BY SHRIYA TANDON
In a recent Graduate Student News email, Louis Rossi, dean of the Graduate College and vice provost for Graduate and Professional Education, mentioned about a recent family reunion where his brother teased him about how things were in his “micro-state,” Delaware. In his response, he went on to talk about how Delaware is special and how the Graduate College is thriving at the university.
As an international graduate student, his email left me wondering about how Delaware is perceived by people in general and how students see the university. Rossi belongs to an upper echelon in the university network, and his experiences seem to be cauldrons of unheard anecdotes and an important source of information about our university.
In an interview I conducted with Rossi recently, he talked about how Delaware is seen as a micro-state and how the University of Delaware is seen as a mid-size university.
“Sometimes that’s a little frustrating to me because we are well above our way and there is this notion that no one even knows where Delaware is. But no one knows how special we are,” Rossi said.
He shared an interesting anecdote from his personal life. He shared that his height is only 5’6” and that he was picked on a lot when he was still growing up, but that does not bother him anymore. In fact, he said, there was something good about it.
“It toughens you up a little bit and makes you persistent,” Rossi said.
These are his exact thoughts about Delaware. In reply to his brother, he jokingly pointed out how Washington D.C. has yet to produce an American president. But keeping all jokes aside, he touched on how Delaware is much more special than just that. He went on to talk about how fair comparisons are important and how absurd it is to compare a large state with a small state. He ardently mentioned his love for the local restaurants here and how Delaware has its own small-state charm and that there is so much more yet to be discovered.
“I never envisioned myself … but I saw a great opportunity,” Rossi said. “The first time…I loved the energy.”
Rossi is originally from California and he moved to Massachusetts for his first academic job as a mathematician.
“Professionally if you are in academics, you generally go where you have excellency in your area, even in a tough market,” Rossi said.
Rossi realized that there was no opportunity for him there, so he decided to come to Delaware. He not only made a career for himself but also raised a family here, of which he is extremely proud of.
The most spectacular thing about the university for him is how the university hierarchy is not top-down in its approach. He was delighted to experience the energy on campus and how it fueled the faculty to come up with great ideas without worrying about the resource availability and allocation.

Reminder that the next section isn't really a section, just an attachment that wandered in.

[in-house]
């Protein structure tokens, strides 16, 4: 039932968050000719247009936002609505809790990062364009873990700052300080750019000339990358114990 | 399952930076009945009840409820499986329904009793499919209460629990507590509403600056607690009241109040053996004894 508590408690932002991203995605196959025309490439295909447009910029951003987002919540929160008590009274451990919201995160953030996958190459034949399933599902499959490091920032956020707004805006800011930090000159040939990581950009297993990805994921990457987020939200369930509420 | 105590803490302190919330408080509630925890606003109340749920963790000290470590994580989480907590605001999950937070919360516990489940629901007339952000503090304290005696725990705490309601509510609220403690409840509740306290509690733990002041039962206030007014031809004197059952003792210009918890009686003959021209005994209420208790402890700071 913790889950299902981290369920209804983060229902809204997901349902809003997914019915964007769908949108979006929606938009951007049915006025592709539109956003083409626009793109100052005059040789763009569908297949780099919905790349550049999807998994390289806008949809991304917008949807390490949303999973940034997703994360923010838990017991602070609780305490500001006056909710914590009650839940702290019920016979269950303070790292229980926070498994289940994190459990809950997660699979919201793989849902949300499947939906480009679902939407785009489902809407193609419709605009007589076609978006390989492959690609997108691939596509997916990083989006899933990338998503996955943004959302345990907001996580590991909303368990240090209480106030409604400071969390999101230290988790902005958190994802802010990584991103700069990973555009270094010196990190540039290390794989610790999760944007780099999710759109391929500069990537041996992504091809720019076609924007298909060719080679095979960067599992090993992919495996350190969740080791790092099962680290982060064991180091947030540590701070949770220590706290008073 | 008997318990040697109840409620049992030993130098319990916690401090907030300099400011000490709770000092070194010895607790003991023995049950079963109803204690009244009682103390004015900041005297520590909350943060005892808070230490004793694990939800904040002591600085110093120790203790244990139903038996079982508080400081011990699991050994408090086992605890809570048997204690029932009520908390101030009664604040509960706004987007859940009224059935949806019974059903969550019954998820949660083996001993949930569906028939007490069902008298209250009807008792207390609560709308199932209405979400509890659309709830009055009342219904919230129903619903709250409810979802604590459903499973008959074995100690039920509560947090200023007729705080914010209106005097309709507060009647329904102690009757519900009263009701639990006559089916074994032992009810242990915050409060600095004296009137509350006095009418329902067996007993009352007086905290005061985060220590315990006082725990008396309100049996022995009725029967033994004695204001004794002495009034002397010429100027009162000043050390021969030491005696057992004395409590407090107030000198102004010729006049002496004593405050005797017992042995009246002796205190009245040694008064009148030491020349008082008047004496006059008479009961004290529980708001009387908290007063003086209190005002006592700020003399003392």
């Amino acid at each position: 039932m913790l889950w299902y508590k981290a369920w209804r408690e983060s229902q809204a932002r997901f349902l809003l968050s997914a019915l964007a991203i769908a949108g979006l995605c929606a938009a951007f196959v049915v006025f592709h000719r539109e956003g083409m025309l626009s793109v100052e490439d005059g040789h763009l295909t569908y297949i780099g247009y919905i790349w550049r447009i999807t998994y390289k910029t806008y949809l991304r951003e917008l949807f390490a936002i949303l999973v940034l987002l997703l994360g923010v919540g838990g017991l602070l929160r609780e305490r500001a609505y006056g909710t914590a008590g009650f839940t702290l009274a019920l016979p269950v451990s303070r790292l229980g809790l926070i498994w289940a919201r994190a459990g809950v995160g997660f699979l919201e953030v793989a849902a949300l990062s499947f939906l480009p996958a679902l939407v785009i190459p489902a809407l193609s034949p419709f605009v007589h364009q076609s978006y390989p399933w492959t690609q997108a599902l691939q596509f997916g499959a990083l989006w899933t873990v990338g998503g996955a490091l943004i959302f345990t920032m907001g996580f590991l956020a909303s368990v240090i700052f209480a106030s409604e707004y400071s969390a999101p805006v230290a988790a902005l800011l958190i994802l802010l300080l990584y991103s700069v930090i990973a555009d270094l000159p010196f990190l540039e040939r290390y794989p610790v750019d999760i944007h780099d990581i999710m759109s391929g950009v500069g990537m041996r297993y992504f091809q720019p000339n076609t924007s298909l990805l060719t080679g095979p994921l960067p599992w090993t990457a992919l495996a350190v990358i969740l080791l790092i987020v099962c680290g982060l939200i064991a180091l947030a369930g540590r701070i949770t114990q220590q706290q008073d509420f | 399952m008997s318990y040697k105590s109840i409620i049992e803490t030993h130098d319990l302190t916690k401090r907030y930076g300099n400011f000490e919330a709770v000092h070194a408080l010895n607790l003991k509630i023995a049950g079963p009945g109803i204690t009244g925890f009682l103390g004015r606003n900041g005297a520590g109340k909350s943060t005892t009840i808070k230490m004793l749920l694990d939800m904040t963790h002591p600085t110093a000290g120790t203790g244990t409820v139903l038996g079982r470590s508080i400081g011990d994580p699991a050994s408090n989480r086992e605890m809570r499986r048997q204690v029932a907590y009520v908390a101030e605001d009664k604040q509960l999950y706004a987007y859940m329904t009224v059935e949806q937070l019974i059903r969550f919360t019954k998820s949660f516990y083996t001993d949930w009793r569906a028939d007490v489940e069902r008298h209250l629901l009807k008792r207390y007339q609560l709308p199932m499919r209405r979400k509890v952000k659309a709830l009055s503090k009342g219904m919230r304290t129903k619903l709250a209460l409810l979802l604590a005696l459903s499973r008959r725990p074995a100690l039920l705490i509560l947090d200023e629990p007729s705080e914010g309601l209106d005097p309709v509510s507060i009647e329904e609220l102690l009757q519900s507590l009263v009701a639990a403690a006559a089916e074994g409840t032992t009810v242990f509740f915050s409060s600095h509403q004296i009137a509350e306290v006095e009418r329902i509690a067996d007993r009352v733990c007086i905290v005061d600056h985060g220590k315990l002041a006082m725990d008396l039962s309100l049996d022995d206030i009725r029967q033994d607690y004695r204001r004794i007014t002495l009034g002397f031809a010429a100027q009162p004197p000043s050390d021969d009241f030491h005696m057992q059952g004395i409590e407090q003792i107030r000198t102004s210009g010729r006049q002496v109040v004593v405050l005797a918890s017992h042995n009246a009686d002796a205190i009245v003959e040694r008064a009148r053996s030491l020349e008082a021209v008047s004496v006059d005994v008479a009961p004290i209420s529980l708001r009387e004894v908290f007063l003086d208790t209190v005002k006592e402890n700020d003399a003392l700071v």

Although the university had a graduate college in the 1980s, it is a freshly rebooted enterprise here at the university.
“It’s really about shifting focus. It’s sticking with a few key ideas,” Rossi said.
He emphasized how the university values community and yet, graduate education was not always at the front and center here. But now the team at the Graduate College is growing, with staff members involved in student engagement more actively.
When asked about any plans in the pipeline for the future of the Graduate College, he excitedly touched upon a few ideas. Although the College has a five-year strategic plan in place, it has a few plans that are about to come to fruition very soon. He mentioned that it is its first year running the Applied Career Exploration Program, which aims for professional development.
The plan involves active participation from the graduate students in different departments at the university to help them grow professionally on campus and simultaneously contribute to the betterment of the campus overall.
Another plan is to address the housing problem for the graduate students. The graduate college is trying to build a better networking system for students to share information about local housing. Besides this, the graduate college also piloted an alumni mentoring program and they continue to build on that success.
Lastly, he unveiled their long-term goal for the Graduate College. They came up with the idea of a graduate core which would be a collection of 600-level courses that any graduate student may take. The College wants to instill practical skills in the students who can take up such courses and build on both their credits and skills. He hopes this idea may set the university apart.
Rossi passionately mentioned how the university and the Graduate College emphasize “exploring the unknown”.
“It’s all about pushing the frontiers of our knowledge and learning, discovering and developing something that no one has done before,” Rossi said.